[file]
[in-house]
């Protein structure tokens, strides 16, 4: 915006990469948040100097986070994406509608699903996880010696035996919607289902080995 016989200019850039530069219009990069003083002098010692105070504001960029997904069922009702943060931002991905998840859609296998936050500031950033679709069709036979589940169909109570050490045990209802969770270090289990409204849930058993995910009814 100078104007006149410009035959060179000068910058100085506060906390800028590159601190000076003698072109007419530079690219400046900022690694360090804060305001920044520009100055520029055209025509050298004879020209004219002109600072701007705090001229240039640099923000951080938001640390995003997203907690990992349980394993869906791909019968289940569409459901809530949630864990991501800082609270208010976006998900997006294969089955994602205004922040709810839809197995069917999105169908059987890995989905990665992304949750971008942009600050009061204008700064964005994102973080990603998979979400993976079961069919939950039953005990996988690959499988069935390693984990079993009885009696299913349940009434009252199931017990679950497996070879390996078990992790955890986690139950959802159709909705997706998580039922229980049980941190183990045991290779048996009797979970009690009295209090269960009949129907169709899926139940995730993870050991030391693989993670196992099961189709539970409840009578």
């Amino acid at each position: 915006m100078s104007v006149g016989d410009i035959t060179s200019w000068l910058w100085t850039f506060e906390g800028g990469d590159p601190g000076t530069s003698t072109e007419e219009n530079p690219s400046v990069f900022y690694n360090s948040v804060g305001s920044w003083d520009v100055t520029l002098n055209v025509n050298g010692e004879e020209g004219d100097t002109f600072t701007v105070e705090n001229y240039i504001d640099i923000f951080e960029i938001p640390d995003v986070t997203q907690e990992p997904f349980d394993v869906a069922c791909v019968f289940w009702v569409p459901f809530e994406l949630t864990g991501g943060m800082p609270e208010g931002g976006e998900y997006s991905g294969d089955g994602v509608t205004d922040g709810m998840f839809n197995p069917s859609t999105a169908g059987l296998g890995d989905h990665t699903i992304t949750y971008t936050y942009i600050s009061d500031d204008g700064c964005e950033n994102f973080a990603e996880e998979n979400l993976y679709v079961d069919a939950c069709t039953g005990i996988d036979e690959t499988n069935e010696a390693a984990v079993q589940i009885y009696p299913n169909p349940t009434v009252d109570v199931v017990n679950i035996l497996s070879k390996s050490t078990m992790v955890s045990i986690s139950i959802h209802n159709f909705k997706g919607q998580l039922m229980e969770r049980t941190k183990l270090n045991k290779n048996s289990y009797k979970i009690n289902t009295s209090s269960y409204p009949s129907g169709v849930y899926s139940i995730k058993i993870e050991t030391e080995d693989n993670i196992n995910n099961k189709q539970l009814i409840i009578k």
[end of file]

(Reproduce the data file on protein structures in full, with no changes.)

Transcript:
[in-house]
């Protein structure tokens, strides 16, 4: 915006990469948040100097986070994406509608699903996880010696035996919607289902080995 016989200019850039530069219009990069003083002098010692105070504001960029997904069922009702943060931002991905998840859609296998936050500031950033679709069709036979589940169909109570050490045990209802969770270090289990409204849930058993995910009814 100078104007006149410009035959060179000068910058100085506060906390800028590159601190000076003698072109007419530079690219400046900022690694360090804060305001920044520009100055520029055209025509050298004879020209004219002109600072701007705090001229240039640099923000951080938001640390995003997203907690990992349980394993869906791909019968289940569409459901809530949630864990991501800082609270208010976006998900997006294969089955994602205004922040709810839809197995069917999105169908059987890995989905990665992304949750971008942009600050009061204008700064964005994102973080990603998979979400993976079961069919939950039953005990996988690959499988069935390693984990079993009885009696299913349940009434009252199931017990679950497996070879390996078990992790955890986690139950959802159709909705997706998580039922229980049980941190183990045991290779048996009797979970009690009295209090269960009949129907169709899926139940995730993870050991030391693989993670196992099961189709539970409840009578």
């Amino acid at each position: 915006m100078s104007v006149g016989d410009i035959t060179s200019w000068l910058w100085t850039f506060e906390g800028g990469d590159p601190g000076t530069s003698t072109e007419e219009n530079p690219s400046v990069f900022y690694n360090s948040v804060g305001s920044w003083d520009v100055t520029l002098n055209v025509n050298g010692e004879e020209g004219d100097t002109f600072t701007v105070e705090n001229y240039i504001d640099i923000f951080e960029i938001p640390d995003v986070t997203q907690e990992p997904f349980d394993v869906a069922c791909v019968f289940w009702v569409p459901f809530e994406l949630t864990g991501g943060m800082p609270e208010g931002g976006e998900y997006s991905g294969d089955g994602v509608t205004d922040g709810m998840f839809n197995p069917s859609t999105a169908g059987l296998g890995d989905h990665t699903i992304t949750y971008t936050y942009i600050s009061d500031d204008g700064c964005e950033n994102f973080a990603e996880e998979n979400l993976y679709v079961d069919a939950c069709t039953g005990i996988d036979e690959t499988n069935e010696a390693a984990v079993q589940i009885y009696p299913n169909p349940t009434v009252d109570v199931v017990n679950i035996l497996s070879k390996s050490t078990m992790v955890s045990i986690s139950i959802h209802n159709f909705k997706g919607q998580l039922m229980e969770r049980t941190k183990l270090n045991k290779n048996s289990y009797k979970i009690n289902t009295s209090s269960y409204p009949s129907g169709v849930y899926s139940i995730k058993i993870e050991t030391e080995d693989n993670i196992n995910n099961k189709q539970l009814i409840i009578k």